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In the omnichannel world, keeping track of the various forms of logistics is complicated at best. Omnichannel implies a need for seamless shopping experience across online and physical interactions, and that functionality must transcend all devices, browsers, and other options for shopping. The complexity continues to grow, and as customers grow more accustomed to e-commerce and omnichannel, more organizations are needing to rethink their omnichannel reverse logistics strategies. But, omnichannel reverse supply chain processes tend to be inherently misguided and result in significantly higher returns rates compared to traditional, isolated shopping channels. Let’s take a closer look at this issue and what supply chain executives can do about it.

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Common Misconceptions of the Omnichannel Reverse Supply Chain

Common misconceptions within omnichannel reverse logistics reflect a misinformed approach to what constitutes a return in today’s world, and customer returns are also an opportunity to improve the customer experience. To fully understand the state of omnichannel reverse logistics, supply chain executives need to understand its top misconceptions:

  • All returns are junk. As reported by Curtis Greve via Inbound Logistics, “This is the biggest, most pervasive returns myth. Returns are not junk. In fact, only about 20% of returns are actually defective, according to many studies.”
  • Brick-and-mortar stores can handle all returns. While dedicating brick-and-mortar stores to managing returns would be ideal, it is not feasible. Some customers will inherently want to send their e-commerce purchase back through shipping channels, avoiding the need to visit a store.
  • Returns are a minor issue. Returns are also a key issue affecting all retailers. Depending on the source in question, some e-commerce returns rates have soared well past 30%, and industry tends allude to a growing demand for e-commerce returns policies in the forthcoming months.
  • Customers are willing to pay for return shipping. Believe it or not, some companies still believe customers will pay a premium for free returns shipping. Wait, what? That simply doesn’t make sense. Why would a customer opt to go with your company if Amazon offers free shipping on returns? The reality is that companies need to offer customers a hassle-free returns policy that is clear and easy to understand. And, charging customers for returns is not the answer.

Omnichannel Reverse Logistics Require Better Demand Management

Take a moment to think about what really goes into reverse logistics management. Supply chain executives need to understand the rate of incoming returns and repairs that form the basis of all reverse logistics needs. Without this level of understanding, how can any organization hope to plan for possible returns? To answer that question, organizations must know the facts, read the data, affecting all shipments.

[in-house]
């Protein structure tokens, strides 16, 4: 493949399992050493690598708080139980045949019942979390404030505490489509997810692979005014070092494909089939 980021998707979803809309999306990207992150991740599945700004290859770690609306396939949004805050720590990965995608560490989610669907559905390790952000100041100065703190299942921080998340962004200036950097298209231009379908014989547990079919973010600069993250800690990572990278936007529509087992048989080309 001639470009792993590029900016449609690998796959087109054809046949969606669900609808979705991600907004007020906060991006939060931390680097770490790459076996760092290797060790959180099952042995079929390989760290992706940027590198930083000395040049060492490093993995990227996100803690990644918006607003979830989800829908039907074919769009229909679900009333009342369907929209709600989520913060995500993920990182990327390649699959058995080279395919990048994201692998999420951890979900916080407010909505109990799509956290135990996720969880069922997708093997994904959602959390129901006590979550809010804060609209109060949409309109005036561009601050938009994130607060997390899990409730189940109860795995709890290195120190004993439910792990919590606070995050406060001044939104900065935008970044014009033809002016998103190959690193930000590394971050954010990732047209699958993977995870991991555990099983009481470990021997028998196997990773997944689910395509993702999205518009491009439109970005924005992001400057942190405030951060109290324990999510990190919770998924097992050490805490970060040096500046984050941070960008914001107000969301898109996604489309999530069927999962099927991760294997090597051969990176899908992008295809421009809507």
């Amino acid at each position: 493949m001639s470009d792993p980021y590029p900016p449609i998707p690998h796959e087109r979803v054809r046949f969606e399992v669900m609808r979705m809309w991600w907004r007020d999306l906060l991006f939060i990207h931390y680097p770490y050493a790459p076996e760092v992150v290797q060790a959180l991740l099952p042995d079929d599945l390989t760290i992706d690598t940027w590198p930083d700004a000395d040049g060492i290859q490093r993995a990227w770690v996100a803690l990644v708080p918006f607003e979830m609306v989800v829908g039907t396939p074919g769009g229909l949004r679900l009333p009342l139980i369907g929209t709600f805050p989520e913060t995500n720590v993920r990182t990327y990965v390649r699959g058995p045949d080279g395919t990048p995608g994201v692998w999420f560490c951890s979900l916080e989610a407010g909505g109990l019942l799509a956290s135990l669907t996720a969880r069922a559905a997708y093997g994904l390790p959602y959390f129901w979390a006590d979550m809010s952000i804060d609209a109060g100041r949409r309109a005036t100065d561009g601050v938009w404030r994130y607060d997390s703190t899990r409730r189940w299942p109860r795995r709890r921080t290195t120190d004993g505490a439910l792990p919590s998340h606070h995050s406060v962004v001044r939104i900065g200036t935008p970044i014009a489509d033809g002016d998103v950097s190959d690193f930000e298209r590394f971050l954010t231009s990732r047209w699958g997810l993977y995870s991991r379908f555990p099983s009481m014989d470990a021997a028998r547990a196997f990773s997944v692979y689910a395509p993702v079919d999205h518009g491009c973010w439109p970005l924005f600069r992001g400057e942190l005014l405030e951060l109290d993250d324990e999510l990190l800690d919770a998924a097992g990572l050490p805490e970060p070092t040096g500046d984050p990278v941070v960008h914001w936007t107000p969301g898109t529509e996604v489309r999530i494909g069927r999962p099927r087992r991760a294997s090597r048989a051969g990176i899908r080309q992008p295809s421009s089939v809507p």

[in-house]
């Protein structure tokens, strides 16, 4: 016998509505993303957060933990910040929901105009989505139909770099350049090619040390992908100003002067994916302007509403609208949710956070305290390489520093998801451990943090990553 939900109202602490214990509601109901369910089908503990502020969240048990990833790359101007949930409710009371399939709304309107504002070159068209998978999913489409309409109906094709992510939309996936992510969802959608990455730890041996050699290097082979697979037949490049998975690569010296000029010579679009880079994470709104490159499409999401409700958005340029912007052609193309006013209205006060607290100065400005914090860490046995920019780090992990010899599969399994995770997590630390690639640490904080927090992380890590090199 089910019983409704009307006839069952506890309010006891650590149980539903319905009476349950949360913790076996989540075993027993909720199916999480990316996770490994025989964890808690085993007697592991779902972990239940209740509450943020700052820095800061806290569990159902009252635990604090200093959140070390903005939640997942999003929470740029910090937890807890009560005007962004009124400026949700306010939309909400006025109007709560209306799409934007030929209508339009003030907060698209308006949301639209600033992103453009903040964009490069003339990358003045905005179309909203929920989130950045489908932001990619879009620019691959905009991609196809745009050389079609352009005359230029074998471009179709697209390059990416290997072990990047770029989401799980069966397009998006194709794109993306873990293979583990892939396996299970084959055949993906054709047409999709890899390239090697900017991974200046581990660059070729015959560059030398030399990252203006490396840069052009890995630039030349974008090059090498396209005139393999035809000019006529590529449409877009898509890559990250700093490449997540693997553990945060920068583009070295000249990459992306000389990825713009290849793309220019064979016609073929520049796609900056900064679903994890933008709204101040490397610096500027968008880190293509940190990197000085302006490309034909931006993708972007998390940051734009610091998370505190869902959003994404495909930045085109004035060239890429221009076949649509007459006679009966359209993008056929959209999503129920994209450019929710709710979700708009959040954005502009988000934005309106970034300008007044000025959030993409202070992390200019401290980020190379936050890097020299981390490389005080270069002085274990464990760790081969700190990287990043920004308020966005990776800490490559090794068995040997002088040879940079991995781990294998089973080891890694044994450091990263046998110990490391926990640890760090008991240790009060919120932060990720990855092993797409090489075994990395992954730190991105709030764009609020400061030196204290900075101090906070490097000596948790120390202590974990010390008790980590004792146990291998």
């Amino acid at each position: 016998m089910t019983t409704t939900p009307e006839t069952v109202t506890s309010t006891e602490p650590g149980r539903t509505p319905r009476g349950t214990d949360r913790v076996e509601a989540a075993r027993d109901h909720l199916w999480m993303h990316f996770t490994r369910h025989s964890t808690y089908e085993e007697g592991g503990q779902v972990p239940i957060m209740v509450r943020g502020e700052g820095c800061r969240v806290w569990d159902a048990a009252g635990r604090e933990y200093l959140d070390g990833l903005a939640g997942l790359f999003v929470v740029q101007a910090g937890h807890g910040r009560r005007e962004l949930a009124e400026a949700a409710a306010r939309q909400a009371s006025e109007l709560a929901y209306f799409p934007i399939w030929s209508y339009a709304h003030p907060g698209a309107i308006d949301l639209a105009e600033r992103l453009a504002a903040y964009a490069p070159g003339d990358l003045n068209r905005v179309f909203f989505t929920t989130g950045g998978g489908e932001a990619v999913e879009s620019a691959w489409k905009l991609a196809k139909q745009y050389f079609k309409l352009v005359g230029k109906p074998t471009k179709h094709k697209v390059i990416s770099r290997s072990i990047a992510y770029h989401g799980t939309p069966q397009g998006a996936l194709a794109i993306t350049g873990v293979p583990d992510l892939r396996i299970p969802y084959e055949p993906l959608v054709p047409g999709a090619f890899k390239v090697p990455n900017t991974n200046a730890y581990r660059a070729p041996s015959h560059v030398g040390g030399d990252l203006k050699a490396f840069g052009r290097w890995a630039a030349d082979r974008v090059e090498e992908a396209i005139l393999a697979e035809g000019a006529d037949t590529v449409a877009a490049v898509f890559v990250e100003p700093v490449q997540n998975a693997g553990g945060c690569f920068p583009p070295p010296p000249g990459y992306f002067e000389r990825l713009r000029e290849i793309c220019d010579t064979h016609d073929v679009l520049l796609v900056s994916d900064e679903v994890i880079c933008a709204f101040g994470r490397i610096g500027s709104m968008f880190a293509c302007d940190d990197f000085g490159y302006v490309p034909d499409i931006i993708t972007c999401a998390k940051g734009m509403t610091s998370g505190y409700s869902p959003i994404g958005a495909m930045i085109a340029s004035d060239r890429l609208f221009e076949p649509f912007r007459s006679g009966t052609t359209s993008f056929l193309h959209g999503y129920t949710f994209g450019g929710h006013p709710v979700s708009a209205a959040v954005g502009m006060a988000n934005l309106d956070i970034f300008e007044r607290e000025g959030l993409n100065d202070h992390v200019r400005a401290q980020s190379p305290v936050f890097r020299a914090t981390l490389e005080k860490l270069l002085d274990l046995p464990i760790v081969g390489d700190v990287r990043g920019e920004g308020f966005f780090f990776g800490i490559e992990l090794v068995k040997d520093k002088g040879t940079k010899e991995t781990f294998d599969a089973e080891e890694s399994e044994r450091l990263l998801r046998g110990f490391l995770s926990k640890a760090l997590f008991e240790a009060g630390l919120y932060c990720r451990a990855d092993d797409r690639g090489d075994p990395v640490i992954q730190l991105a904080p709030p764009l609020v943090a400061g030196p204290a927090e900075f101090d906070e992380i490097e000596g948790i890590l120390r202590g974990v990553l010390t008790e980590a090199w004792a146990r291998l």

According to Sender Shamiss of Supply Chain 24/7: “When sellers are able to process returns using the original purchase data, they can create a seamless experience for customers and eliminate reconciliation errors on the back end. What’s more, leveraging the original purchase data automatically reconciles the original purchase price, including discounts or coupons, with the amount to be refunded. Additionally, the integrated nature of omnichannel helps to prevent fraudulent returns, and the native tracking aligns inventory data with real-world availability while also enabling merchandise to move into the reverse logistics supply chain swiftly.”

How to Improve Reverse Logistics in Today’s Omnichannel Supply Chain

Creating proactive omnichannel reverse logistics strategies begins with taking a few simple steps to better manage returns and connect with customers after the sale. These steps include the following:

  1. Unify data across supply chain systems. The first step is the simplest. Supply chain executives need to unify transportation data within a common platform, such as a transportation management system (TMS).
  2. Apply intelligent systems to manage reverse logistics. Intelligent systems that go beyond the traditional capabilities of a TMS, such as big data analytics, artificial intelligence, and machine learning, can dramatically improve management of omnichannel reverse logistics by providing insights into what is happening, what may happen, and what should happen to achieve the best possible experience and reduce costs at once.
  3. Provide more accurate descriptions for products sold by e-commerce. Another low hanging fruit on the tree of omnichannel reverse logistics involves the amount of information customers see before making a purchase. When customers understand what to expect, they are less likely to request a return. Obviously, some issues are inevitable, such as a defective product. However, organizations that maintain strict accuracy and integrity standards within all online details and information can successfully force the rate of returns into retreat.
Listen to “How Freight Shippers Can Effectively Ship Parcel & Go "Omni-Modal"” on Spreaker.

Deploy a Transparent, Accessible, and Strategic TMS to Succeed

The omnichannel supply chain is everywhere. If your organization has not yet taken the steps to bland its channels through unified, comprehensive strategies, your organization is behind the trend. Omnichannel reverse logistics takes the traditional challenges of reverse logistics and amplifies them by adding the need to offer reverse logistics across any channel and without adding an undue burden to customers or supply chain partners. Therefore, more organizations are turning to experts to help guide them through the process, including third-party logistics providers (3PLs), such as Cerasis.